Theory of competition between synchronous and nonsynchronous modes in a magnicon output cavity

Arne W. Fliflet, Steven H. Gold

Research output: Contribution to journalArticlepeer-review


In the magnicon amplifier, a scanning electron beam drives a synchronous fast-wave interaction in a cylindrical output cavity. The output cavity is designed to support a synchronous transverse magnetic (TM) waveguide mode, usually the TM210 mode. However, a number of other transverse electric (TE) or TM modes can be excited in the cavity via a nonsynchronous, gyrotron-type interaction, To investigate the possibility of competition from these nonsynchronous modes, a multimode gyrotron simulation theory and code have been adapted to the magnicon configuration. The gyrotron theory and corresponding code have been generalized to include a synchronous TM mode as well as nonsynchronous TE modes. Proper phase averaging between the modes, and between the modes and the beam electrons, is critical to accurate mode competition calculations. In nonsynchronous interactions this is achieved by averaging with respect to electron entrance time and the orbit guiding center angle. The synchronous mode interaction is invariant with respect to these two averages; however, it is affected by the scanning angle spread, which is included via a third average over scanning angles. Calculations have been carried out to model a second-harmonic X-band magnicon experiment, which is currently underway at the Naval Research Laboratory (NRL). The output cavity has been optimized for the TM210 mode at 11.4 GHz or twice the drive frequency (ωd=5.7 GHz). The principal competing mode is the TE121 mode. The simulations show that nonsynchronous mode interactions are suppressed by the synchronous interaction if the scanning angle spread is sufficiently small (≤90° in the NRL configuration).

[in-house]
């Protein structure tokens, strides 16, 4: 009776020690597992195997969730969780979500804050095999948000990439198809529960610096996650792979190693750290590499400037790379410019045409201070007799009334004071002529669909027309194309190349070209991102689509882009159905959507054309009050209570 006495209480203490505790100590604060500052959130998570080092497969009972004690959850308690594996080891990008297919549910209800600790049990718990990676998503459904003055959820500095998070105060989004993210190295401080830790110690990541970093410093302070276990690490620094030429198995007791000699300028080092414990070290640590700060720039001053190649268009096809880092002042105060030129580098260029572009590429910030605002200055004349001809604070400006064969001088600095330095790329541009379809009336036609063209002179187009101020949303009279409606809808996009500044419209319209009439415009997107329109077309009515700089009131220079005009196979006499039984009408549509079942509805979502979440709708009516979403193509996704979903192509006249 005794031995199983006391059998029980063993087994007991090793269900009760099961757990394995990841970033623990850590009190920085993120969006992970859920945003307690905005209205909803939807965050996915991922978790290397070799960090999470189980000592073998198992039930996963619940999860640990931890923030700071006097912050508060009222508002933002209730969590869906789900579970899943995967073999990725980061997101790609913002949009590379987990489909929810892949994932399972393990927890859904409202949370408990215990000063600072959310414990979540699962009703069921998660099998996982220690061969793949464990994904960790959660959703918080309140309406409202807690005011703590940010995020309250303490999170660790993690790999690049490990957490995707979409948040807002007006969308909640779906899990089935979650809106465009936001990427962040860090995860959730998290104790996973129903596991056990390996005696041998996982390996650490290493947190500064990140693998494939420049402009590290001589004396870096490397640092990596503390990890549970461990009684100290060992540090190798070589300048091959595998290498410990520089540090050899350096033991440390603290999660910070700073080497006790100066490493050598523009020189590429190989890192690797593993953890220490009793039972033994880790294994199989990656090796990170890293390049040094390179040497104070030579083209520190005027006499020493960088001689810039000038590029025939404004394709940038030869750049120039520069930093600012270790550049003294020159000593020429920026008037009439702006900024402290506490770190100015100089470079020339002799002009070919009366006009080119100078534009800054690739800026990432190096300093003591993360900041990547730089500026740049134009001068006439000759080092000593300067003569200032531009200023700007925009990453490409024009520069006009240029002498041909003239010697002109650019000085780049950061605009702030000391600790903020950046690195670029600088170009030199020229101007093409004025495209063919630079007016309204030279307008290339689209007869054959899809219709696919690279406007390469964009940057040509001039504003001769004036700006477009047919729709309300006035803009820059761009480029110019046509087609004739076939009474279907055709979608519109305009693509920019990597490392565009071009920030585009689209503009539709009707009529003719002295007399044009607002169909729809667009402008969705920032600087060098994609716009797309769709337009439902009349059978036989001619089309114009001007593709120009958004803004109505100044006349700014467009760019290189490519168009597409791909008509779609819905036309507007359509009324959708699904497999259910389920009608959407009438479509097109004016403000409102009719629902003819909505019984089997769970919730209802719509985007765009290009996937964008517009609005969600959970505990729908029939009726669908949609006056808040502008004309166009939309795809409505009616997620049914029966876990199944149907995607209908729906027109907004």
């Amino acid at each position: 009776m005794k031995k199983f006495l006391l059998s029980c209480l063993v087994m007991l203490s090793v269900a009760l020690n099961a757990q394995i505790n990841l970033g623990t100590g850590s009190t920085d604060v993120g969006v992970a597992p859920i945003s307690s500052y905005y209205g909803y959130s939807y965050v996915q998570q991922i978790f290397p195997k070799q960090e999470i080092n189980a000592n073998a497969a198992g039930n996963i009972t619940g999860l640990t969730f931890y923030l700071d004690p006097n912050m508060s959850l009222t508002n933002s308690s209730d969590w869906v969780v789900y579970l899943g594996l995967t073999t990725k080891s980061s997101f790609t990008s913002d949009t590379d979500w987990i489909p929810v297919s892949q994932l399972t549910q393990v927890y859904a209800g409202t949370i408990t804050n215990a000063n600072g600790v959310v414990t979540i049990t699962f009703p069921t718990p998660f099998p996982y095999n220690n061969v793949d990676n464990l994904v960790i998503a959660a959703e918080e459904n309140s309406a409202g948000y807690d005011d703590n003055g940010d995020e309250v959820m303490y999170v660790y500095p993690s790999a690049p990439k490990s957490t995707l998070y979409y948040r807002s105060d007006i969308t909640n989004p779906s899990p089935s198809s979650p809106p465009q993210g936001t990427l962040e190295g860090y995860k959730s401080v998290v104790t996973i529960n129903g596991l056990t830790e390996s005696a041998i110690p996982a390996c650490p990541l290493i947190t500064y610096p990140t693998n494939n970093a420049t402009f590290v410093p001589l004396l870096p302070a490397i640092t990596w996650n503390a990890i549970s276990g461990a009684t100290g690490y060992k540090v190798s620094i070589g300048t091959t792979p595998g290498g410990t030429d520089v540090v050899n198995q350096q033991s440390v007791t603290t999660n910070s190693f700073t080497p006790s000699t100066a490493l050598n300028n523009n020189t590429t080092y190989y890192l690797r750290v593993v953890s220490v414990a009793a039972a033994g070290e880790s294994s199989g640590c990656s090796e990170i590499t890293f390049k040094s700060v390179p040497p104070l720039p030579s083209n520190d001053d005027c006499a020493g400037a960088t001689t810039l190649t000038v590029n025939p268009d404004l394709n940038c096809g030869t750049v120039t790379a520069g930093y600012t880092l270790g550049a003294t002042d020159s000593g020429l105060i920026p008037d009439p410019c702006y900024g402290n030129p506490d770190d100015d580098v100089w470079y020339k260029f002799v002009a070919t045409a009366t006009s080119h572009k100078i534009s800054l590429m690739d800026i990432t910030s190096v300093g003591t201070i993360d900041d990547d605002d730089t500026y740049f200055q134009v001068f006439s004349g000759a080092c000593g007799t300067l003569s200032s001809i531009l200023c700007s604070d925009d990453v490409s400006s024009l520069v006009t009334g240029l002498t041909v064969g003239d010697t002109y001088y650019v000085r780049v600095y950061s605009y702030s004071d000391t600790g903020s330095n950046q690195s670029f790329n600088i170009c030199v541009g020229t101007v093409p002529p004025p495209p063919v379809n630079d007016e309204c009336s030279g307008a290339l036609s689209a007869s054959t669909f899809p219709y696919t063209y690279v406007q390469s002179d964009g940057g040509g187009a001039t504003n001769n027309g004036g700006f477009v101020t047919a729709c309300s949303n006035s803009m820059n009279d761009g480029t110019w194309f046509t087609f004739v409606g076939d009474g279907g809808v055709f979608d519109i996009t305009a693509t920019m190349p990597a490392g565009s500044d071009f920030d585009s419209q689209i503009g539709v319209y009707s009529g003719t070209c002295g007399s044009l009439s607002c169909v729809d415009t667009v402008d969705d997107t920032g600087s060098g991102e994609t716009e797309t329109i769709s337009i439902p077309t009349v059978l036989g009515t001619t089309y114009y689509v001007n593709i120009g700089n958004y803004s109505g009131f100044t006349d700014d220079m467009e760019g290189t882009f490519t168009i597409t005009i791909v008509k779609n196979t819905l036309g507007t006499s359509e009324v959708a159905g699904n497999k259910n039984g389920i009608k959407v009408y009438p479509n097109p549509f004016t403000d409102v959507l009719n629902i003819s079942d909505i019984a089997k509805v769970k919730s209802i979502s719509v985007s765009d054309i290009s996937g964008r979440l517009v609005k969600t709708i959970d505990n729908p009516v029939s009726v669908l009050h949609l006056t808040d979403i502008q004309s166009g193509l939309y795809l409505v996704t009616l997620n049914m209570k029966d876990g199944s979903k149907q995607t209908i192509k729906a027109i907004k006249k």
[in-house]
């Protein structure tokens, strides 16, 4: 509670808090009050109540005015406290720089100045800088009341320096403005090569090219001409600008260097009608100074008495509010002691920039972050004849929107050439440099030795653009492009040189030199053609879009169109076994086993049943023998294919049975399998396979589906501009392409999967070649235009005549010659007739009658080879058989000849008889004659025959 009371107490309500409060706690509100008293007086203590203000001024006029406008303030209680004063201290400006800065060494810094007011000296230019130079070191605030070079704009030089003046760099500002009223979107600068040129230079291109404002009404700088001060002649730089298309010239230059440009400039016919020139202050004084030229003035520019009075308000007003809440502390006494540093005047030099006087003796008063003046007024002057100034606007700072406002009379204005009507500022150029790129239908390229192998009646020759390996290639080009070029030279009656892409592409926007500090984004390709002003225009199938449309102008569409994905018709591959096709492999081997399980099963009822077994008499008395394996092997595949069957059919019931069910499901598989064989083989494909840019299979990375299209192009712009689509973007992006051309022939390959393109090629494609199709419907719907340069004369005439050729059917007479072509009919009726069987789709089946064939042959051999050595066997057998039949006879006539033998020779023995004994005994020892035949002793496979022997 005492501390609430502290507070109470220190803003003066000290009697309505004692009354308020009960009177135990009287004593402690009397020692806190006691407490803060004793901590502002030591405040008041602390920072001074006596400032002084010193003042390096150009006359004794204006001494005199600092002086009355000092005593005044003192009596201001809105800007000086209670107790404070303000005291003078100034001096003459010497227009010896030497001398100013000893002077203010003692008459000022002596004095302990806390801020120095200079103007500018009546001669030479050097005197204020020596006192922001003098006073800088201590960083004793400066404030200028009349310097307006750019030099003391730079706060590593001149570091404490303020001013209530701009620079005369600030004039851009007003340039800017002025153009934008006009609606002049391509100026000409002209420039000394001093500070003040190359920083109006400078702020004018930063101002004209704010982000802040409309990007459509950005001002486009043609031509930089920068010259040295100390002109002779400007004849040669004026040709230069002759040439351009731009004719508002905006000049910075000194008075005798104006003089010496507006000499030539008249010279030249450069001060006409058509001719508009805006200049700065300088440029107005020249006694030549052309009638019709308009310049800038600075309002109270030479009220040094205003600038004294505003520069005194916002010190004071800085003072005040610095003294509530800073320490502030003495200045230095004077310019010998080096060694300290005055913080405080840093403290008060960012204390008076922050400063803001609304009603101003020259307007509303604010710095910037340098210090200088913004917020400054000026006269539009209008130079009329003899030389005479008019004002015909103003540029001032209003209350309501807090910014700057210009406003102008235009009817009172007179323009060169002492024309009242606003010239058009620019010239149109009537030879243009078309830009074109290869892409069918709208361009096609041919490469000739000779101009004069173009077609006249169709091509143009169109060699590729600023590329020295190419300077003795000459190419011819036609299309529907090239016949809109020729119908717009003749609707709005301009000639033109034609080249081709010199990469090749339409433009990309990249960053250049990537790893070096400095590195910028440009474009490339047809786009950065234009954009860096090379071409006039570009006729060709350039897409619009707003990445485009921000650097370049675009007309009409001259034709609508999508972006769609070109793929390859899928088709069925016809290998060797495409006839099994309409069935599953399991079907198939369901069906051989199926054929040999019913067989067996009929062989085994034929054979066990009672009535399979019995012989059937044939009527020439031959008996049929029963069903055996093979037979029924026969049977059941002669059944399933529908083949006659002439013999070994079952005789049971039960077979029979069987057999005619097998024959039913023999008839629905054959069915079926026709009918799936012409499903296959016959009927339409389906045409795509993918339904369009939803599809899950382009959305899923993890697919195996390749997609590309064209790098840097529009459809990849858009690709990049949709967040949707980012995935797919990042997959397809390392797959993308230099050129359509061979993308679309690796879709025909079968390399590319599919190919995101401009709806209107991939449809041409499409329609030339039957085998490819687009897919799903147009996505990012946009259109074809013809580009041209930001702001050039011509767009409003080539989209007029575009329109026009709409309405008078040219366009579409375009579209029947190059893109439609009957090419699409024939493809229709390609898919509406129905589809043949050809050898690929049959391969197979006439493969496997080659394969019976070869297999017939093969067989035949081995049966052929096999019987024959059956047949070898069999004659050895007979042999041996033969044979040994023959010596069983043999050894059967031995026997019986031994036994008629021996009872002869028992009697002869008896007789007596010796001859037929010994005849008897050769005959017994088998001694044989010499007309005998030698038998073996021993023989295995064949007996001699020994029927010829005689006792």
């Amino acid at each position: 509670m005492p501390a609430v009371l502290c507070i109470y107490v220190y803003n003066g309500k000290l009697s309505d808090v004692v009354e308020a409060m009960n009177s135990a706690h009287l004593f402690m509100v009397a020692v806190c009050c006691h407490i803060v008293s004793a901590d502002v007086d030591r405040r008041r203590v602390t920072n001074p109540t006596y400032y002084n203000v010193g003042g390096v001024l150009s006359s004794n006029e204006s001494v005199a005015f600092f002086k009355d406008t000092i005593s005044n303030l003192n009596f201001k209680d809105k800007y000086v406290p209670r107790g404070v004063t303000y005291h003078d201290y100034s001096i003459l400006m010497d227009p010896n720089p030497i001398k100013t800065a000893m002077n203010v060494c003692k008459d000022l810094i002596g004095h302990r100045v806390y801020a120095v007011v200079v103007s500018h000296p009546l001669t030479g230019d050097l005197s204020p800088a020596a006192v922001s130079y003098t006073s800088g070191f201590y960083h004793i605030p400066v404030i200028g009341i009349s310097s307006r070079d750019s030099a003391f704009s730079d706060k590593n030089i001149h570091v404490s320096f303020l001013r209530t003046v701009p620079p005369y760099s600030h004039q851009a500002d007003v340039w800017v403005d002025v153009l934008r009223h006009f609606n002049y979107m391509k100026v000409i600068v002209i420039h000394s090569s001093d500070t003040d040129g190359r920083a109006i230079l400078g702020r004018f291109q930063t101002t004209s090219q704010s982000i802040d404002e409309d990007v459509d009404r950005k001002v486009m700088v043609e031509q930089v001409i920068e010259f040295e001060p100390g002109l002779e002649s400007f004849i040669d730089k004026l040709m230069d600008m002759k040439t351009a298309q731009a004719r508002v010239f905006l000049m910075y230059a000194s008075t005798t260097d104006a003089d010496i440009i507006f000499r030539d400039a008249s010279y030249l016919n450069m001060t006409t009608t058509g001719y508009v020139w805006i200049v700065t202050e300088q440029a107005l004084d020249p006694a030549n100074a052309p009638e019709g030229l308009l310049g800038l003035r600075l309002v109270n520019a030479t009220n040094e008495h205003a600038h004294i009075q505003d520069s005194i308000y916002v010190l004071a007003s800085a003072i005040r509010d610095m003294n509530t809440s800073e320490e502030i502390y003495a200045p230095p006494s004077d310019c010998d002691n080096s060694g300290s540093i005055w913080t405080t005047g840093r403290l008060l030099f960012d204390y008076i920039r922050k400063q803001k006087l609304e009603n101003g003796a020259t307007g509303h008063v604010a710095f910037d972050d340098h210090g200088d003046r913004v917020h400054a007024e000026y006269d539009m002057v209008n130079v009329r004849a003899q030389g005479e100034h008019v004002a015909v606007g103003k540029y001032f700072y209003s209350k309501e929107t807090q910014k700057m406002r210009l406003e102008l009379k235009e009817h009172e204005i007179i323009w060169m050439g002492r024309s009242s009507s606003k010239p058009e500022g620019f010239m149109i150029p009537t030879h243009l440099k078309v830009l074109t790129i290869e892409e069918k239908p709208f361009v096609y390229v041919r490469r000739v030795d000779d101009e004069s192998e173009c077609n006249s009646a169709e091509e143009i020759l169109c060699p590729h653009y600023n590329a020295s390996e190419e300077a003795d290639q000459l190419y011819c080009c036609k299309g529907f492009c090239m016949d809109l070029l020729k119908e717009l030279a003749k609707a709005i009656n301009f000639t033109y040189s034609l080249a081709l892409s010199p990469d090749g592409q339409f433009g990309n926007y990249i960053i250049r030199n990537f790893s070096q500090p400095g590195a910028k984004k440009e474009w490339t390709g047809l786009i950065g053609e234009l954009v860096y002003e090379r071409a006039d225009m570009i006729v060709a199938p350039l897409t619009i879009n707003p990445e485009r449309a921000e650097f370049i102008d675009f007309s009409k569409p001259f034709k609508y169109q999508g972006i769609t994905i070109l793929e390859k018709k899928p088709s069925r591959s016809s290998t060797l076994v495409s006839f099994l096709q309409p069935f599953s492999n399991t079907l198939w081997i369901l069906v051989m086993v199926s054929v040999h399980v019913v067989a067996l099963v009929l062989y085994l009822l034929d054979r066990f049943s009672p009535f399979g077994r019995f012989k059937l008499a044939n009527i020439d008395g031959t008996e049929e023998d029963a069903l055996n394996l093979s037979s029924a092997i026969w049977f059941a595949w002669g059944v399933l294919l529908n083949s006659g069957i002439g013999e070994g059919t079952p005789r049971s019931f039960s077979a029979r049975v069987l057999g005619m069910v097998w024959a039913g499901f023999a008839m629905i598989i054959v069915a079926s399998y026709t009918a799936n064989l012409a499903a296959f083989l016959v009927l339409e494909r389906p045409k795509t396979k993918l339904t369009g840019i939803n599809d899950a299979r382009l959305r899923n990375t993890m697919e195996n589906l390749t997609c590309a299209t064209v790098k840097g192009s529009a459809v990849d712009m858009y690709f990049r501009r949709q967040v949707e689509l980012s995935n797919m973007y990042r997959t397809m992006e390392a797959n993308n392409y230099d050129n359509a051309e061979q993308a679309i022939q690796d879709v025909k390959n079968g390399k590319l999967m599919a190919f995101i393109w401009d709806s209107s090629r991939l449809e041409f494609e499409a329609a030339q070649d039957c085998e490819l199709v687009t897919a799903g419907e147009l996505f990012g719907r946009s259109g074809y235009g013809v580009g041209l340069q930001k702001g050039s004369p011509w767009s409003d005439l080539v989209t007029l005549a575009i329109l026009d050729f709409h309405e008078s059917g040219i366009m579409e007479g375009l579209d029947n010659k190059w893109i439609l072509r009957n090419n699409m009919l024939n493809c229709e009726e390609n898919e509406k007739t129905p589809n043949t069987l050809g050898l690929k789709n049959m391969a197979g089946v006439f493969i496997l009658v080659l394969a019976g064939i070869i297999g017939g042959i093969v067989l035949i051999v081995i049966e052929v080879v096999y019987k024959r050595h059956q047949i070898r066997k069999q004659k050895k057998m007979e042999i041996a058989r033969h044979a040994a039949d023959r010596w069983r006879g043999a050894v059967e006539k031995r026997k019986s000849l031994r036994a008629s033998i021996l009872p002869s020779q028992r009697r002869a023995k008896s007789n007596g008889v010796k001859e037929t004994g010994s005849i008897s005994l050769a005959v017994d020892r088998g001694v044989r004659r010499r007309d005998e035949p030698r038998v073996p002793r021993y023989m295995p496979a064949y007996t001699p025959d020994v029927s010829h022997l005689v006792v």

Original languageEnglish (US)
Pages (from-to)1760-1765
Number of pages6
JournalPhysics of Plasmas
Issue number5
StatePublished - 1995
Externally publishedYes

ASJC Scopus subject areas

  • Condensed Matter Physics


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